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Unilock Edging

By Brian Barth ; Updated September 21, 2017
Edging keeps pavers from becoming loose along borders.
Thomas Northcut/Lifesize/Getty Images

Unilock makes pavers and retaining wall blocks for home landscapes. Its products include tumbled pavers that have the look of old-fashioned cobblestones and ultra-modern "permeable" pavers to reduce storm-water runoff. All Unilock pavers require some form of edging to secure the paver border and prevent the paved surface from weakening over time. The edging can be concealed completely or form part of the project's aesthetic design.

Edge Restraints

Unilock recommends using invisible edge restraints when installing any of its paver products. They come in 8-foot lengths and can be installed in straight lines or used for fluid, curving shapes. The plastic edging is slightly shorter than the height of the pavers, and so the edging is hidden when the installation is complete. It is designed to be staked into place along the outermost edge of all paved surfaces to prevent the pavers from creeping outward into the adjacent soil. Edging is not necessary where a rigid structure, such as a house's foundation, abuts the pavers.

Edging Installation

Install flexible edge restraints after the majority of the pavers have been placed and all that remains to be laid is the outermost row of pavers. The edge restraints must be installed into the same foundation or base material that is beneath the paved area. That material typically is crushed rock over a base of compacted subsoil, which must extend several inches beyond the area to be paved in order for the edging to be on solid ground. Cut the edging to size as needed, and stake it into place with the spikes that came with it.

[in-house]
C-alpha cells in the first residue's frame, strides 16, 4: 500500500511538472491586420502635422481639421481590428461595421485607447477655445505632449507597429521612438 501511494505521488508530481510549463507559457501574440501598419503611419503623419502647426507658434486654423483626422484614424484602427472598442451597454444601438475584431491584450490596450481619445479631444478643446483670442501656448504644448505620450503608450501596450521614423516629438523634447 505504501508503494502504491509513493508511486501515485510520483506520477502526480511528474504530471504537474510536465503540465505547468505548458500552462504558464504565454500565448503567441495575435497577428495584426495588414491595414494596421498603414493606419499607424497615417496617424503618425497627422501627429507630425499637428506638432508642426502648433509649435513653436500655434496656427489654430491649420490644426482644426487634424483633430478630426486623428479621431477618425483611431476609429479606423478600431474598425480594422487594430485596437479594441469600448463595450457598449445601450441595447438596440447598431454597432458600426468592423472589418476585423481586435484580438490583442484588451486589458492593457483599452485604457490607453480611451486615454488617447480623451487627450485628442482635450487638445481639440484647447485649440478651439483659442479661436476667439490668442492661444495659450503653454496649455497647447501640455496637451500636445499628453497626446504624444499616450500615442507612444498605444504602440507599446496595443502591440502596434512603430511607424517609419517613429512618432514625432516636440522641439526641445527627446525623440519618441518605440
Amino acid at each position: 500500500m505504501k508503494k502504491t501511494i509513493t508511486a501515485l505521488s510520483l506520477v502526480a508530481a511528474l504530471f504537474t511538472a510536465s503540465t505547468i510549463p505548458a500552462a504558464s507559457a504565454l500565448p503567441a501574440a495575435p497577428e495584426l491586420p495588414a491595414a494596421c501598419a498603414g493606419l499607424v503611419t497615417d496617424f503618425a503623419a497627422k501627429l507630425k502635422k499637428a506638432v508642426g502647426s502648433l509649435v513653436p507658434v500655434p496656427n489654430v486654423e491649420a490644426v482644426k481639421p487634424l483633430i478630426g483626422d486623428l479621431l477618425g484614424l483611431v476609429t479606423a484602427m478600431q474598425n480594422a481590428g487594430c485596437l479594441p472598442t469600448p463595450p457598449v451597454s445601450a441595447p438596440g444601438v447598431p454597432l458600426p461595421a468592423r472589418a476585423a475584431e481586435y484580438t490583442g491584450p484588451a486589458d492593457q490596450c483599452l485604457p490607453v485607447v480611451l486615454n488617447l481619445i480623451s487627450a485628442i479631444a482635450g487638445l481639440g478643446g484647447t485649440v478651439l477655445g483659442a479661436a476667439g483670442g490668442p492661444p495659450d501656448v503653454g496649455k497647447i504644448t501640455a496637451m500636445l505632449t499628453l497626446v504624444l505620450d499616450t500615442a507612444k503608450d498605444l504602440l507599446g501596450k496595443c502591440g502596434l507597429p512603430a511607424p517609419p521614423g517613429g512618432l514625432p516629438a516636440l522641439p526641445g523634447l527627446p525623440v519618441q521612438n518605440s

Concrete Edging

A concrete lip can be constructed as an alternative form of edging for Unilock pavers. The lip can be concealed just below the surface of the paved area, as can the flexible edging, or it can extend above the pavers to form a curb. A curb is useful when the adjacent soil level is higher than the pavers because the curb prevents mulch and soil from washing downward and onto the pavers. Whether shorter than the paved surface or taller than the paved surface, concrete lip edging serves as a rigid structure that holds the pavers in place.

Pavers as Edging

If a concrete footing is poured around the perimeter of the area to be paved, then Unilock pavers can be used as an edging material. If you want to use that application, pour a concrete footing at least 6 inches deep and at a width equal to the width of two pavers. The footing should come to within 1/2 to 1 inch of the bottom of the pavers. Spread a layer of mortar on top of the concrete footing, and install the pavers in the mortar flush with the rest of the surface. As an aesthetic enhancement, use a different kind of paver for the edging to form a decorative border.


About the Author


Brian Barth works in the fields of landscape architecture and urban planning and is co-founder of Urban Agriculture, Inc., an Atlanta-based design firm where he is head environmental consultant. He holds a Master's Degree in Environmental Planning and Design from the University of Georgia. His blog, Food for Thought, explores the themes of land use, urban agriculture, and environmental literacy.